Welsh First Minister Mark Drakeford has pledged to apply "common sense" to his widely-ridiculed lockdown ban on supermarkets selling "non-essential" goods.
The Welsh Labour Party leader said in a tweet on Saturday he would "review" the order issued as part of his 17-day "firebreak" restrictions imposed in a bid to halt the spread of COVID-19 - after tens of thousands signed a petition against the move.
By early Sunday afternoon, more than 57,000 people had signed the online petition on the devolved Welsh Parliament website - and the number was rising fast.
"We do not agree that this is a prudent or rational measure, and will create more harm than good." the petition reads. "We do not agree for example that parents should be barred from buying clothes for their children during lockdown while out shopping. This is disproportionate and cruel and we ask that the decision be reversed immediately."
The larger branches of British supermarket chains sell a variety of goods, including electronics, CDs, DVDs, computer software books, toys, stationary and clothes. Many parents take advantage of discount school uniform basics like the trousers, skirts and shirts their children need along with pens and paper for their education.
And with Christmas fast approaching, families would be buying gifts early as well as getting costumes and other fun supplies for Halloween next weekend.
Drakeford's insistence that "supermarkets can sell anything that can be sold in any other type of shop that isn't required to close" rang hollow, as the rule was meant to provide a "level playing field" for struggling owners of non-grocery small shops forced to shut their doors during the 'firebreak', anxious that they would lose even more business to superstores.
Commentators have pointed out that the banned goods can still be ordered from online retailers through sites like Amazon and Ebay, further threatening the viability of Wales' high street retailers.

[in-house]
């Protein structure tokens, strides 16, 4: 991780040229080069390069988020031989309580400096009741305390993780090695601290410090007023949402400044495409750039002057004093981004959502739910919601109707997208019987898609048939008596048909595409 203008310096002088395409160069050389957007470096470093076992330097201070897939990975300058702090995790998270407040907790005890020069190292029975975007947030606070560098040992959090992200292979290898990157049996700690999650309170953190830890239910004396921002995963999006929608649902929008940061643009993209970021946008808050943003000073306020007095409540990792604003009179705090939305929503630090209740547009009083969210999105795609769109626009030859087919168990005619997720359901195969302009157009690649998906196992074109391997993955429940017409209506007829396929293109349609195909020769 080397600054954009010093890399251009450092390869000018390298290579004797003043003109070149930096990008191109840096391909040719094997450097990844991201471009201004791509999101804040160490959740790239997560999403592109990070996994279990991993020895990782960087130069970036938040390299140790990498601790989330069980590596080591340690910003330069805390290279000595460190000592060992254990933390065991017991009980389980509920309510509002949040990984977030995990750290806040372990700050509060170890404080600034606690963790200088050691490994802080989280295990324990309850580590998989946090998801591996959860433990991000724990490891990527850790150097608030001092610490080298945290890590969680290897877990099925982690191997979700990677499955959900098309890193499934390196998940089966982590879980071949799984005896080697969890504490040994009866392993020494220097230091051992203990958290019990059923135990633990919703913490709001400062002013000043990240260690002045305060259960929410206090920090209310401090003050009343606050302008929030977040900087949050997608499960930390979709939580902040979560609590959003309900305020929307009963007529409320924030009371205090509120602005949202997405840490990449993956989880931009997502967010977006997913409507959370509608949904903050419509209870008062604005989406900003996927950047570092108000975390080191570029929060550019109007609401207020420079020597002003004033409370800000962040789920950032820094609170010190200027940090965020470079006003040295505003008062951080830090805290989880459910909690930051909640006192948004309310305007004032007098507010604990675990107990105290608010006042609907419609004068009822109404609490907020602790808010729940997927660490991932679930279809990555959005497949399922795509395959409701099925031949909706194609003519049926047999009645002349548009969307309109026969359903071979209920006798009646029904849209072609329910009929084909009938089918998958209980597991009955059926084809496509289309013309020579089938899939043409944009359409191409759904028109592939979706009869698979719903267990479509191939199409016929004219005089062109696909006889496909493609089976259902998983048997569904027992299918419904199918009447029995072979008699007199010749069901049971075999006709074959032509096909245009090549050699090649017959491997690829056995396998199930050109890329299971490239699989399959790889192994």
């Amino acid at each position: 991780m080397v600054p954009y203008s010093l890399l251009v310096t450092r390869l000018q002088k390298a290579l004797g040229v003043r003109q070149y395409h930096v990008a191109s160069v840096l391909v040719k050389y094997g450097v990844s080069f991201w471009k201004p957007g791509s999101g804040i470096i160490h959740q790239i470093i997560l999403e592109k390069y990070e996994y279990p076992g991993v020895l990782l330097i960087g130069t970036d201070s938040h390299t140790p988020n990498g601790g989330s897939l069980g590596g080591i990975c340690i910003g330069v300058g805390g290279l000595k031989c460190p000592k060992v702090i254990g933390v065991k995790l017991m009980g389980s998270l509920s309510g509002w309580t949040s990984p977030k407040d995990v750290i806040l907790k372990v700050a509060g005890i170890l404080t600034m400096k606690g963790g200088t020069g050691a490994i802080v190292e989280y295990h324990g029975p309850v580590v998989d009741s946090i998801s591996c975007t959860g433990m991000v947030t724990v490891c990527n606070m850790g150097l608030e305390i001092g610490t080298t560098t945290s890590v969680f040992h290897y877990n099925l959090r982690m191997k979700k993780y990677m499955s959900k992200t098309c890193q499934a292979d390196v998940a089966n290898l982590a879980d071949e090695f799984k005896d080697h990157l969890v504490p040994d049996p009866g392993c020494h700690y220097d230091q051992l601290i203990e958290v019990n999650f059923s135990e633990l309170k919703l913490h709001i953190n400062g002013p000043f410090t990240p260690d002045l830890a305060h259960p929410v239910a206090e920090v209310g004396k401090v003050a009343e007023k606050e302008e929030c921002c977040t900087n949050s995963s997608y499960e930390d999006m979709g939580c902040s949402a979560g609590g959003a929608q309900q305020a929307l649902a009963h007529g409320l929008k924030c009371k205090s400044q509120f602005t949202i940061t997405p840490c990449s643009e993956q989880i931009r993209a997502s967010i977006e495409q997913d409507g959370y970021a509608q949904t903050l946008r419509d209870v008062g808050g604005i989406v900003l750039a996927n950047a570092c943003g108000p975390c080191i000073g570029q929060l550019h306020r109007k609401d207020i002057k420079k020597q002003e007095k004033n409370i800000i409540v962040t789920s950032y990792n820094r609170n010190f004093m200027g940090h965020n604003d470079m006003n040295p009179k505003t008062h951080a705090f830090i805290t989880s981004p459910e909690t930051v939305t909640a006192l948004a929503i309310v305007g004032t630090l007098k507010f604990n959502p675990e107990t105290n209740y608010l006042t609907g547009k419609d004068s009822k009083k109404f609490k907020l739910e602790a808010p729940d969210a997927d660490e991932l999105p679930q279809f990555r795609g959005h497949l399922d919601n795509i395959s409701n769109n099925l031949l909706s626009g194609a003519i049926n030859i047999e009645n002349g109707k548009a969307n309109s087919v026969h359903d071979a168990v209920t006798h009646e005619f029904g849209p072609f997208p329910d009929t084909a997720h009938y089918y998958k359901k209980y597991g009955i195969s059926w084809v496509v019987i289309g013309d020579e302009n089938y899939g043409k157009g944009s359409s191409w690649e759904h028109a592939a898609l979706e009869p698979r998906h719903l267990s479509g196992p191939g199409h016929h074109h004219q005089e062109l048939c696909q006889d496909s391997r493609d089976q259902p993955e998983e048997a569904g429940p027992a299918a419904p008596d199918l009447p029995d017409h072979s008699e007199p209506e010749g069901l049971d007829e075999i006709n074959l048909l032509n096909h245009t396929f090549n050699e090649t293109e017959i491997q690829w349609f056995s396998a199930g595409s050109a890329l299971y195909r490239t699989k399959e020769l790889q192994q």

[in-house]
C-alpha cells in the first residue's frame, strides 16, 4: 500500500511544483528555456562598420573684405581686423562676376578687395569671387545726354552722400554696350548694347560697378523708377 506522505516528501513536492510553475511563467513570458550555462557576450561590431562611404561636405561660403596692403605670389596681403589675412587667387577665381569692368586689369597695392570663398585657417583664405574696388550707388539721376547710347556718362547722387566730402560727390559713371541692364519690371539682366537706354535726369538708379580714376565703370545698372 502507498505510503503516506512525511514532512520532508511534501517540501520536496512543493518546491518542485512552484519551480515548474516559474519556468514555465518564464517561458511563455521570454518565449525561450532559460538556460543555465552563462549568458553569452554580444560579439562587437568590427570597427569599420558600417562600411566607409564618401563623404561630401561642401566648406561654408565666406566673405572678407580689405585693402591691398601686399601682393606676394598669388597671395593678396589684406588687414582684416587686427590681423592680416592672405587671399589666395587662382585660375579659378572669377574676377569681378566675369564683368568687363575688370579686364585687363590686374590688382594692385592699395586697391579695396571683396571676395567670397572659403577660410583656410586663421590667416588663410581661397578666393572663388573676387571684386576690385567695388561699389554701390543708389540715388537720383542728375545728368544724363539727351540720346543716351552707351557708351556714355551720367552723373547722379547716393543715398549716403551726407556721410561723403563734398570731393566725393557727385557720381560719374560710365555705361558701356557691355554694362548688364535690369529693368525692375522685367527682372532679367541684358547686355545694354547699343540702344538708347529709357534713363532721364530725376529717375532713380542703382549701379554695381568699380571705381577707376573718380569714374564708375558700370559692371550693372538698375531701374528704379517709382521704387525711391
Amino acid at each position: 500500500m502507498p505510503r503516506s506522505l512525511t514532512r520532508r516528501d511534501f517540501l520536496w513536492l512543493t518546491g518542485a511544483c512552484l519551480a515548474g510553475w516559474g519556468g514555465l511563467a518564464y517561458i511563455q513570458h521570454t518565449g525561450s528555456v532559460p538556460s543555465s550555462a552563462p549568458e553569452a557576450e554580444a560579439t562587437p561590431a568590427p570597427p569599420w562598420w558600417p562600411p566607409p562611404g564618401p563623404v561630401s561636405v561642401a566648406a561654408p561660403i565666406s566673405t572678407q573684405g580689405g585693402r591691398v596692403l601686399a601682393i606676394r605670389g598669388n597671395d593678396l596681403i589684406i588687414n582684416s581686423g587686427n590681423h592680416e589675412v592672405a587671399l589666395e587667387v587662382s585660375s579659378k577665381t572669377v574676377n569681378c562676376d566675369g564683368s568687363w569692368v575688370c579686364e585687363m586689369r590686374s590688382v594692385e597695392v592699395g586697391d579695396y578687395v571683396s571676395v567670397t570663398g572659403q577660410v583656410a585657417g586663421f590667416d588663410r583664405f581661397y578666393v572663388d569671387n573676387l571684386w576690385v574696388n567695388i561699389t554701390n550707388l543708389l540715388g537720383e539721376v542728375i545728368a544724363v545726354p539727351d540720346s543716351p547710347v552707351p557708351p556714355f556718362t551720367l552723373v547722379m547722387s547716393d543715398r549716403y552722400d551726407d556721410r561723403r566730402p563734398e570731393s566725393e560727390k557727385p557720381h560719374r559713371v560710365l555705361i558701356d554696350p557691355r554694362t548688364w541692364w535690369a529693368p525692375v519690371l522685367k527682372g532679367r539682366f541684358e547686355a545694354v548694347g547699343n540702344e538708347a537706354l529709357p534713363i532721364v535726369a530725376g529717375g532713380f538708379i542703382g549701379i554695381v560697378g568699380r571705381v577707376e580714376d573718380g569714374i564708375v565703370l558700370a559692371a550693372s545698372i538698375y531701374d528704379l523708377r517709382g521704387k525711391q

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One outlet in Monmouth was still selling Christmas crackers and Halloween decorations at the weekend, but not socks or tights to keep customers' feet warm in the chilly autumn weather, the Mail on Sunday reported.
The Mail quoted shopper Gwilym Owen, who police said had been charged with several public order offences after tore plastic sheeting of clothes rails in a Bangor store.
"We're heading into winter now and who would have thought clothes for children weren't essential? Denying the public clothing is nothing but immoral. I'm not ashamed of what I've done." Owen said.
The BBC interviewed a mother who was left in tears after she could not buy a set of pyjamas for her daughter after taking her to accident and emergency at a Cardiff hospital.
Chelsea Jones said she had make a 40-mile round tip home to fetch a replacement for her daughter's blood-soaked pyjamas after being refused at a supermarket five minutes away from the hospital
"I was driving around crying in a panic trying to find somewhere that I am able to pick up some essentials for my child," she said. "I have never felt so angry, frustrated or upset, ever. You just never know when a 'non essential item' will become 'essential' to you."
Drakeford's lockdown has also seen police deployed to the figurative 'border' with England to pull over drivers suspected of making journeys deemed unneccesary.